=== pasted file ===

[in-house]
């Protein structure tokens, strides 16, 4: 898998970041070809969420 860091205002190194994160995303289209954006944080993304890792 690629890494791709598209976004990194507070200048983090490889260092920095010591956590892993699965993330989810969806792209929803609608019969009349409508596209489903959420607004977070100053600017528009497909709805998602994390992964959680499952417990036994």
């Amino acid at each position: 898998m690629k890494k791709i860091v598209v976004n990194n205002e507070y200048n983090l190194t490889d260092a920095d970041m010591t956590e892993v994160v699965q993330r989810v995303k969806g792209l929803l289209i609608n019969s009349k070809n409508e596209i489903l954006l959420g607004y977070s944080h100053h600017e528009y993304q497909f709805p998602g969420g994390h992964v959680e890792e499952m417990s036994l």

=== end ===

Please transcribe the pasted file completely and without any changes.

[in-house]
């Protein structure tokens, strides 16, 4: 898998970041070809969420 860091205002190194994160995303289209954006944080993304890792 690629890494791709598209976004990194507070200048983090490889260092920095010591956590892993699965993330989810969806792209929803609608019969009349409508596209489903959420607004977070100053600017528009497909709805998602994390992964959680499952417990036994």
């Amino acid at each position: 898998m690629k890494k791709i860091v598209v976004n990194n205002e507070y200048n983090l190194t490889d260092a920095d970041m010591t956590e892993v994160v699965q993330r989810v995303k969806g792209l929803l289209i609608n019969s009349k070809n409508e596209i489903l954006l959420g607004y977070s944080h100053h600017e528009y993304q497909f709805p998602g969420g994390h992964v959680e890792e499952m417990s036994l």